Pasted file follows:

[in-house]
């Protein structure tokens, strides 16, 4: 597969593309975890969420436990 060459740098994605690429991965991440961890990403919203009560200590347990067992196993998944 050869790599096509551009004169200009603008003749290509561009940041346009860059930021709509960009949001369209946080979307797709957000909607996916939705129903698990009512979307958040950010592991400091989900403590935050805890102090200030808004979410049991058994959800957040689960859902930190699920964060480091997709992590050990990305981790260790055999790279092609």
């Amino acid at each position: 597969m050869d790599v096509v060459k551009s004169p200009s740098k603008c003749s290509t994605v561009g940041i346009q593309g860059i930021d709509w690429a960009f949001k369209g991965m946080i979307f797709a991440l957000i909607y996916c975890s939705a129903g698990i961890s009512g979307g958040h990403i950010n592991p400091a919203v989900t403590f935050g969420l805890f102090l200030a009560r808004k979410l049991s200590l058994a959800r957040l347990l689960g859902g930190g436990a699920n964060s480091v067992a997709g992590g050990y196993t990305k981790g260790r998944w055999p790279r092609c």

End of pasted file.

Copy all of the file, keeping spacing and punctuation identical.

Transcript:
[in-house]
């Protein structure tokens, strides 16, 4: 597969593309975890969420436990 060459740098994605690429991965991440961890990403919203009560200590347990067992196993998944 050869790599096509551009004169200009603008003749290509561009940041346009860059930021709509960009949001369209946080979307797709957000909607996916939705129903698990009512979307958040950010592991400091989900403590935050805890102090200030808004979410049991058994959800957040689960859902930190699920964060480091997709992590050990990305981790260790055999790279092609």
């Amino acid at each position: 597969m050869d790599v096509v060459k551009s004169p200009s740098k603008c003749s290509t994605v561009g940041i346009q593309g860059i930021d709509w690429a960009f949001k369209g991965m946080i979307f797709a991440l957000i909607y996916c975890s939705a129903g698990i961890s009512g979307g958040h990403i950010n592991p400091a919203v989900t403590f935050g969420l805890f102090l200030a009560r808004k979410l049991s200590l058994a959800r957040l347990l689960g859902g930190g436990a699920n964060s480091v067992a997709g992590g050990y196993t990305k981790g260790r998944w055999p790279r092609c």